McDonald et. al., supra note 3.
 Faddy et. al., Accelerated Disappearance of Ovarian Follicles in Mid-Life: Implications for Forecasting Menopause, 7 Hum. Reprod. 1342 (1992). Although note there is some research that challenges the idea that a woman’s entire complement of ova are with her at birth.
 N Wyndham et. al., A Persistent Misperception: Assisted Reproductive Technology Can Reverse the ‘‘Aged Biological Clock” 92 Fertil. Steril. 1044 (2012).
 Advanced Fertility Center of Chicago, Female Age and Chromosomal Abnormalities (Aneuploidy) in Eggs and Embryos, http://www.advancedfertility.com/age-eggs-chromosomes.htm (accessed September 20, 2016).
 Office for National Statistics, Birth statistics: Review of the Registrar General on births and patterns of family building in England and Wales, 2005, Table 3.3 (Live births: within marriage, within marriage to remarried women, age of mother and birth order).
 For example, one British Social Attitudes survey found that women report doing 22 hours looking after family members per week, v. men who claim to only do 10 hours/week. 31% of British respondents thought that woman should stay home to look after the children and the man should be the sole income earner. 38 % believed the woman should work part-time so that they are able to look after children, while the man should work full time. Virtually none supported the idea of the woman working full-time while the man took on the role of carer part- or full-time: J Scott and E Clery, How should parents divide their work and caring responsibilities when children are young? British Survey of Attitudes Report No.30, available at http://www.bsa.natcen.ac.uk/latest-report/british-social-attitudes-30/gender-roles/division-of-work-and-caring-responsibilities.aspx (accessed 29 September 2016).
 Mills et. al., supra note 66, at 855 citing S. Bianchi et. al., Is Anyone Doing the Housework? Trends in the Gender Division of Household Labor’ 79 Soc. For. 191 (2000); J. Gershuny, Changing Times: Work and Leisure in Postindustrial Society (Oxford 2000); J. Hook, Care in Context: Men’s Unpaid Work in 20 countries, 1965–2003, 71 Am. Soc. Rev. 639 (2006).
 For example, the Institute of Leadership and Management (UK) reported in 2014 that fewer than 10% of new fathers took more than two weeks paternity leave, with a mere 2% of managers doing so. 25% of new fathers took no leave at all: Institute of Leadership and Management, Shared Opportunity: Parental Leave in UK Business (2014), https://www.i-l-m.com/~/media/ILM%20Website/Documents/research-reports/shared-leave/ilm-shared-parental-leave-report%20pdf.ashx (accessed 29 September 2016).
 My Family Care, Shared Parental Leave: Where are We Now, 3, (April 2016). See also, Jorge Cabrita and Felix Wohlgemuth, Promoting uptake of parental and paternity leave among fathers in the European Union, Eurofound (2015); Institute of Leadership and Management, supra note 81.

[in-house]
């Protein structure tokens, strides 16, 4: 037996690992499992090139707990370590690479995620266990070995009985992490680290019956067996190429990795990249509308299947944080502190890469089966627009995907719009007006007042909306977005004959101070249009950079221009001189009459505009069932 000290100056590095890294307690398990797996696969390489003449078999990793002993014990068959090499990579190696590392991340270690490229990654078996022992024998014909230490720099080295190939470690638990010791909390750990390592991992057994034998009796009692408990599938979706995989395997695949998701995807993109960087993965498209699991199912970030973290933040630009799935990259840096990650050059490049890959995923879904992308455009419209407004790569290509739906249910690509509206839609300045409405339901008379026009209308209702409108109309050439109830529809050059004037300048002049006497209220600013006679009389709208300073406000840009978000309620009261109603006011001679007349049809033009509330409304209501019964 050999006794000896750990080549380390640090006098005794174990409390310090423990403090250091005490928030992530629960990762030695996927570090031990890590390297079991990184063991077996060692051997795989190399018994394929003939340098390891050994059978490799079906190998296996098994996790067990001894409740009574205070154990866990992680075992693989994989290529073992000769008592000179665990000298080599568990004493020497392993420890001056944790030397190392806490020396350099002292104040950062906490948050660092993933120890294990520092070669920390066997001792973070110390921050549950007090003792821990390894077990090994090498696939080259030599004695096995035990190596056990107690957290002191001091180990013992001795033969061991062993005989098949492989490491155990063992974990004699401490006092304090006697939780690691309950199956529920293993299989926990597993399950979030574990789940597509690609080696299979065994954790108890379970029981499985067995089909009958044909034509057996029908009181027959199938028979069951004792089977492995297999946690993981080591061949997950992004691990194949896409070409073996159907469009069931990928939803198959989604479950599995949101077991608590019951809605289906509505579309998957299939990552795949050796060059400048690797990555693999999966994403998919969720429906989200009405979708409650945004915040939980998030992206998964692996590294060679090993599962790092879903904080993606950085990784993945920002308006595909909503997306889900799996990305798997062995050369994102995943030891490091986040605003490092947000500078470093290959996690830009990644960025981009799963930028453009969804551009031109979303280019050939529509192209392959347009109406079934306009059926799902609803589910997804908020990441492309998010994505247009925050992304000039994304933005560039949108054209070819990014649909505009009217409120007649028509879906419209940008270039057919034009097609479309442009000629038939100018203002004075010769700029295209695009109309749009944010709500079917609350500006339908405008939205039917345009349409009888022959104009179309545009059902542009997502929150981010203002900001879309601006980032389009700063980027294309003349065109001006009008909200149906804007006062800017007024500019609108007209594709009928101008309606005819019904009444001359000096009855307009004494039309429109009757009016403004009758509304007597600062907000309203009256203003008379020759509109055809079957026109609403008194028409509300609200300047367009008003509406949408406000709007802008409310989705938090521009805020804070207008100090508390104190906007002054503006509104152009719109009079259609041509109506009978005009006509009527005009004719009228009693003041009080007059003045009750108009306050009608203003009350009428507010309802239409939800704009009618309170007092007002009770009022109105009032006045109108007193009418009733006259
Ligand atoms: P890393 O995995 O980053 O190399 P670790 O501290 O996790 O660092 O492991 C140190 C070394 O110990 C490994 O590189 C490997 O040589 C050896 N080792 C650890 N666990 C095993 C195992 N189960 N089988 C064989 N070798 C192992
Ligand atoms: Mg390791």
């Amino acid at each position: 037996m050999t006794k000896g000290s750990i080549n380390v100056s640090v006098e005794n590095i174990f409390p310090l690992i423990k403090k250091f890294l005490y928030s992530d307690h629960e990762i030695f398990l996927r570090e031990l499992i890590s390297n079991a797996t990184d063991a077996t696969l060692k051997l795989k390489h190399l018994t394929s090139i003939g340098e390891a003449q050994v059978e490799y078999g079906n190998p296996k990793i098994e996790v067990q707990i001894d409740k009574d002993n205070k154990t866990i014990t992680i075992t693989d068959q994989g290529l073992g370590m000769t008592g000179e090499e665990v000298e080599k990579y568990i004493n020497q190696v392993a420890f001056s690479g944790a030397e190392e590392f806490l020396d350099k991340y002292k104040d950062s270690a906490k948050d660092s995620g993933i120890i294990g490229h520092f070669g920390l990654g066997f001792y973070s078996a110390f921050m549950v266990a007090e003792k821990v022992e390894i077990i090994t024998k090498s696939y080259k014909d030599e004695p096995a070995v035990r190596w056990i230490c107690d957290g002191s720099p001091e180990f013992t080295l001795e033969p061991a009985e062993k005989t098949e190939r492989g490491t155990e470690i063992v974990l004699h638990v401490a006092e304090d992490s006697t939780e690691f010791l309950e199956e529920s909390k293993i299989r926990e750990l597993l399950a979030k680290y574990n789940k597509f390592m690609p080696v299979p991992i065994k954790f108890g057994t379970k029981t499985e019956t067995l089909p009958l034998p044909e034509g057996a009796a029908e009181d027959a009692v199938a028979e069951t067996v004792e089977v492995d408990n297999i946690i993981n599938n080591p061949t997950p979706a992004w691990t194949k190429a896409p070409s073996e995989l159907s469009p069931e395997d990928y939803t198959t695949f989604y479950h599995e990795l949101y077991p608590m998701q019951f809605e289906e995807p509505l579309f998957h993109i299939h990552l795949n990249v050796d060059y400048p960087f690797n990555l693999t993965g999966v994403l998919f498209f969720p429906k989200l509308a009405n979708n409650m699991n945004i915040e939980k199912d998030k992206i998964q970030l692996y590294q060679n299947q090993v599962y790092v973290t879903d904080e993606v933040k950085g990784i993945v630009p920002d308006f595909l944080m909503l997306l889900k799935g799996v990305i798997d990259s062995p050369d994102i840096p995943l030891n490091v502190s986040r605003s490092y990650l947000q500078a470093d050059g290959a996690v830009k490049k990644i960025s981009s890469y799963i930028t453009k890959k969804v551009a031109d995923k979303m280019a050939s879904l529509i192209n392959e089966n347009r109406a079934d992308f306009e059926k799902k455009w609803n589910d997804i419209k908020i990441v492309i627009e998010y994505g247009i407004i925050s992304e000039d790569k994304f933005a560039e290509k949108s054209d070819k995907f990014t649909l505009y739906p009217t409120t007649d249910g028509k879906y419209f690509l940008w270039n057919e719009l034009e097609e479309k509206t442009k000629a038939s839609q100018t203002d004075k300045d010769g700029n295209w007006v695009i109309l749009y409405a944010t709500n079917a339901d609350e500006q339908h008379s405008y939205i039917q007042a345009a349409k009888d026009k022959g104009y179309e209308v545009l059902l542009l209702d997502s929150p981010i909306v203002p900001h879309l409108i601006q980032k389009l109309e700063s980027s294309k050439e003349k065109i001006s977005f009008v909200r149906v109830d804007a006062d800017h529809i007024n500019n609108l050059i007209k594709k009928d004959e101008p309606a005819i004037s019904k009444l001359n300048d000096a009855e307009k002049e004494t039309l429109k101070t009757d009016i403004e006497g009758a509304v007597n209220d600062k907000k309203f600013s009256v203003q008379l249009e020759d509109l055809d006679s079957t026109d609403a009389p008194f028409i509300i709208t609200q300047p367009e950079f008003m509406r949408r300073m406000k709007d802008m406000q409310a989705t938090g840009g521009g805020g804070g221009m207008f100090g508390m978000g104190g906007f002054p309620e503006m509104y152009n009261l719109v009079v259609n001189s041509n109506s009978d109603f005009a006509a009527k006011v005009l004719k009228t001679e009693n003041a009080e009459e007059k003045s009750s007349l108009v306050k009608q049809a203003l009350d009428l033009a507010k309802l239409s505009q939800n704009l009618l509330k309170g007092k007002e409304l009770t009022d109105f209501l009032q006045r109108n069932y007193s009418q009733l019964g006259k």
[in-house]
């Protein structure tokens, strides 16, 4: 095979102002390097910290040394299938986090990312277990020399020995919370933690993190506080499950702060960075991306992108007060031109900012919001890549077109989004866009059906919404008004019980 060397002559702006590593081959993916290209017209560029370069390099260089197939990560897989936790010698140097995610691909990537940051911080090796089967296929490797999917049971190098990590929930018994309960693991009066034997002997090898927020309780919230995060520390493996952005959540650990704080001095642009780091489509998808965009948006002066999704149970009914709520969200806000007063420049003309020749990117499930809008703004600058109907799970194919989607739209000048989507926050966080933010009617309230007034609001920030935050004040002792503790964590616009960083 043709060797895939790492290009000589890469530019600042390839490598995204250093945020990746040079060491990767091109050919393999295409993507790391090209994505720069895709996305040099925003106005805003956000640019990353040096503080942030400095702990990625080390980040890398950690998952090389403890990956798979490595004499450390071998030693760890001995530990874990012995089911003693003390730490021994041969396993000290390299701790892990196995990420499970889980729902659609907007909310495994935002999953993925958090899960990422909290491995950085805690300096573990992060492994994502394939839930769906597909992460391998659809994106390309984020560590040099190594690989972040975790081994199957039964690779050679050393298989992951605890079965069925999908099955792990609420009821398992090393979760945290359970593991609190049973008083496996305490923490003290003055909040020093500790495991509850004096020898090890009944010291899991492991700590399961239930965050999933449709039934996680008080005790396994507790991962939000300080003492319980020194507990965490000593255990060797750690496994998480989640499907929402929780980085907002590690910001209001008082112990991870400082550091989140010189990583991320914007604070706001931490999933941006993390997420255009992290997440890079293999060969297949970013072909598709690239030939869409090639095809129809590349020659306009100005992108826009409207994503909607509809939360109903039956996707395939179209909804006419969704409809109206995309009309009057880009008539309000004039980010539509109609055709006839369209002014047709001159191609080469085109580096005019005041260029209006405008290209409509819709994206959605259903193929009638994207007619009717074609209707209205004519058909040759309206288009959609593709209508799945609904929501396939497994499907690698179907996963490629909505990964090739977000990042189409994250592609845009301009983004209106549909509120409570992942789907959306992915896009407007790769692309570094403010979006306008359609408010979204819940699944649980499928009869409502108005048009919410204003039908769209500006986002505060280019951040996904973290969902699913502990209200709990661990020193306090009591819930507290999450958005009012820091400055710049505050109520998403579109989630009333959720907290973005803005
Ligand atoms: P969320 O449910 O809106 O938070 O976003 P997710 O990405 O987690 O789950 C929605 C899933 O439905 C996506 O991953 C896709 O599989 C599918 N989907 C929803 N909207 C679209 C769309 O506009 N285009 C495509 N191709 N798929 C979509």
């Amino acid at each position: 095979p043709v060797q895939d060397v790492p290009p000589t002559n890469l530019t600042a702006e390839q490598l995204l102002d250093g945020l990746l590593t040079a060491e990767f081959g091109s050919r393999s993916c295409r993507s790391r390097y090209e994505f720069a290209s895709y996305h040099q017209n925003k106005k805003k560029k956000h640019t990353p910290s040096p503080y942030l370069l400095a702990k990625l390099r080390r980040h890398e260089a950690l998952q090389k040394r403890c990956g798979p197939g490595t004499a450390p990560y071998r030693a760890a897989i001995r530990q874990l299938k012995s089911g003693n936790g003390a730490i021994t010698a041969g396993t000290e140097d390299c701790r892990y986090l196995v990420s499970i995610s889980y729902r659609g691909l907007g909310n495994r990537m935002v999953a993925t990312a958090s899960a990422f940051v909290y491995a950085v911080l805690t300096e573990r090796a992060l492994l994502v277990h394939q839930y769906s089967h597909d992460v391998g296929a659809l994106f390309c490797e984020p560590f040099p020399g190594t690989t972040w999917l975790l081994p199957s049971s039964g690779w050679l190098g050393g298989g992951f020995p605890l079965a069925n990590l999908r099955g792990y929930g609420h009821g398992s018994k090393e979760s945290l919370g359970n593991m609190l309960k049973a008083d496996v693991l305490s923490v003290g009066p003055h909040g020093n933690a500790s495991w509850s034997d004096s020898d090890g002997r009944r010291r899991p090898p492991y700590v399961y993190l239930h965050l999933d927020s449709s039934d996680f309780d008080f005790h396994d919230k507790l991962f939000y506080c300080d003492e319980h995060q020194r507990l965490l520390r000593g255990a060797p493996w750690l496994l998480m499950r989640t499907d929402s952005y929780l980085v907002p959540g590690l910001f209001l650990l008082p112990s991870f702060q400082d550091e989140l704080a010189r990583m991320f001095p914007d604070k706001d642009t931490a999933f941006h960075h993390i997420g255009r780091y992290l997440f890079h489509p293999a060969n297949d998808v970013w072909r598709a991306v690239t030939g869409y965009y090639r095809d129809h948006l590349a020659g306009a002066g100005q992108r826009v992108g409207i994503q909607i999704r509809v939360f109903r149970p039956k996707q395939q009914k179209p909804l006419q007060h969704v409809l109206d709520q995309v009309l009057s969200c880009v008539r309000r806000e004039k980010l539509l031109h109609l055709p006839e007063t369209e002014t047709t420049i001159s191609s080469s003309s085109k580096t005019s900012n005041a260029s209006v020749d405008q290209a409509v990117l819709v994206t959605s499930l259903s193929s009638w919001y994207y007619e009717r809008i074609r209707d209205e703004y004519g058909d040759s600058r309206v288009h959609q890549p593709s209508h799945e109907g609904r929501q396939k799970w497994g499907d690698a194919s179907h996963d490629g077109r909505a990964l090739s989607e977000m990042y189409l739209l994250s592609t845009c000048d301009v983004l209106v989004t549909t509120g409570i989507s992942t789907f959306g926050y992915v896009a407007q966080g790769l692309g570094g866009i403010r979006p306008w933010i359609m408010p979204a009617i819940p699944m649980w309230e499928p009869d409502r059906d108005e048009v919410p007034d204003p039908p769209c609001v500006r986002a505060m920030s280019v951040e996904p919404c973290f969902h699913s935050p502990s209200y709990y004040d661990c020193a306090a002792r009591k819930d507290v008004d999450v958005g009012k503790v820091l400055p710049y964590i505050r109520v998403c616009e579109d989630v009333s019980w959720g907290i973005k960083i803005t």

Institute of Leadership and Management, supra note 81.
 A.R. Miller, The Effects of Motherhood Timing on Career Path, 24 J. Pop. Econ. 1071 (2011), at 1073. Similar results are reported in E.T. Wilde et. al., The Mommy Track Divides: The Impact of Childbearing on Wage of Women of Differing Skill Levels 16582 National Bureau of Economic Research Working Paper Series (2010).
 Miller, supra note 84, at 1073–4.
 Miller, supra note 84. See also, Wilde et al., supra note 84.
 Id., at 1097.
 Wilde, supra note 84.
 BPAS, supra note 48.
 A. Berrington, Perpetual Postponers? Women’s, Men’s and Couple’s Fertility Intentions and Subsequent Fertility Behaviour, 117 Population Trends 9 (2004). See also, A. Cooke et. al., supra note 59; Tough et. al., supra note 46 and as cited therein: J. Hansen, Older Maternal Age and Pregnancy Outcome: A Review of the Literature, 41 Obstet. Gynecol. Surv. 726 (1986); P. Mansfield and W. McCool, Toward a Better Understanding of the ‘Advanced Maternal Age’ Factor, 10 Health Care Women Int. 395 (1989). Women who delay childbearing are also more likely to participate in higher education: M. Mills et. al., supra note 66, at 852.
 Berrington, supra note 74. See also A. Cooke et. al., supra note 59.
 For example, until 2015, in the United Kingdom men received only two weeks paternity leave entitlement, while women could take up to one year while retaining job security.
 Tough et. al., supra note 46 and as cited therein, J. Hansen, supra note 74; P. Mansfield and W. McCool, supra note 74.
 “Client Testimonials”, Extend Fertility, www.extendfertility.com/experts/clients.php (8 November 2007)
 Corinne Sweet, “Conditions of Unconditional Love” Sunday Tribune, 26 June 2005, www.sundaytribune.co.za/index.php?fArticleId=2599599&fSectionId=237&fSetId=.
 Rachel L Shaw and David C Giles, “Motherhood on ice? A media-framing analysis of older mothers in the UK news”, Psychology and Health, 2007, 1–18, (citing Carolan, Shelton & Johnson, Ragozin).